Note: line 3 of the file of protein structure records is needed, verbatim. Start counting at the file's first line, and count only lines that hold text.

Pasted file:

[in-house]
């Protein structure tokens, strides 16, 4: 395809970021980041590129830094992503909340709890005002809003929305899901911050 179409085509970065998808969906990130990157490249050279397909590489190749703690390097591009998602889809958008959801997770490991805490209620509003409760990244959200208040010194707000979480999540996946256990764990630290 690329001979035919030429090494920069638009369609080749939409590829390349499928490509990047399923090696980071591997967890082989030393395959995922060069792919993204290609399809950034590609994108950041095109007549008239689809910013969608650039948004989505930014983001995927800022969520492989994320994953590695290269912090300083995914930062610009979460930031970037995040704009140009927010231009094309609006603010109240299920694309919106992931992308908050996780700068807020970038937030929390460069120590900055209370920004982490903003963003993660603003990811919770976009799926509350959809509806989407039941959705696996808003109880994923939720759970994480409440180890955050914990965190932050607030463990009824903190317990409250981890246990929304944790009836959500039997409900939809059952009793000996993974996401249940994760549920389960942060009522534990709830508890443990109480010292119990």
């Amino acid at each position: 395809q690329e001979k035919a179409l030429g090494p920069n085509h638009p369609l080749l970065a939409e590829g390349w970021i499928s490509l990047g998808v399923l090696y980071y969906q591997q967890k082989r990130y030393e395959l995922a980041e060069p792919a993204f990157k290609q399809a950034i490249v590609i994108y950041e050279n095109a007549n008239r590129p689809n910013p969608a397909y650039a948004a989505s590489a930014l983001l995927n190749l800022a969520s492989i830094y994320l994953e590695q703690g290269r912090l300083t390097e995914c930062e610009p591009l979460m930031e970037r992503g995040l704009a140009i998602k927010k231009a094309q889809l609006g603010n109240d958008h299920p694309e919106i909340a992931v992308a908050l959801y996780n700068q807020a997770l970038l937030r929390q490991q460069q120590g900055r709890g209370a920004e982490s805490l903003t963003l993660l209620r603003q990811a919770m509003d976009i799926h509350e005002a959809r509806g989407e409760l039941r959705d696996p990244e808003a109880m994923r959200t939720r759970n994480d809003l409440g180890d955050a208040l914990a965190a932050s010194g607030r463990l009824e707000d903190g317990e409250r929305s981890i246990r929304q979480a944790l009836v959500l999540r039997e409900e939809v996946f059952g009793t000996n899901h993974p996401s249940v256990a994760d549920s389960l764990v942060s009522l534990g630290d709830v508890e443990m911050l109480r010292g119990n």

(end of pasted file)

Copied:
């Amino acid at each position: 395809q690329e001979k035919a179409l030429g090494p920069n085509h638009p369609l080749l970065a939409e590829g390349w970021i499928s490509l990047g998808v399923l090696y980071y969906q591997q967890k082989r990130y030393e395959l995922a980041e060069p792919a993204f990157k290609q399809a950034i490249v590609i994108y950041e050279n095109a007549n008239r590129p689809n910013p969608a397909y650039a948004a989505s590489a930014l983001l995927n190749l800022a969520s492989i830094y994320l994953e590695q703690g290269r912090l300083t390097e995914c930062e610009p591009l979460m930031e970037r992503g995040l704009a140009i998602k927010k231009a094309q889809l609006g603010n109240d958008h299920p694309e919106i909340a992931v992308a908050l959801y996780n700068q807020a997770l970038l937030r929390q490991q460069q120590g900055r709890g209370a920004e982490s805490l903003t963003l993660l209620r603003q990811a919770m509003d976009i799926h509350e005002a959809r509806g989407e409760l039941r959705d696996p990244e808003a109880m994923r959200t939720r759970n994480d809003l409440g180890d955050a208040l914990a965190a932050s010194g607030r463990l009824e707000d903190g317990e409250r929305s981890i246990r929304q979480a944790l009836v959500l999540r039997e409900e939809v996946f059952g009793t000996n899901h993974p996401s249940v256990a994760d549920s389960l764990v942060s009522l534990g630290d709830v508890e443990m911050l109480r010292g119990n």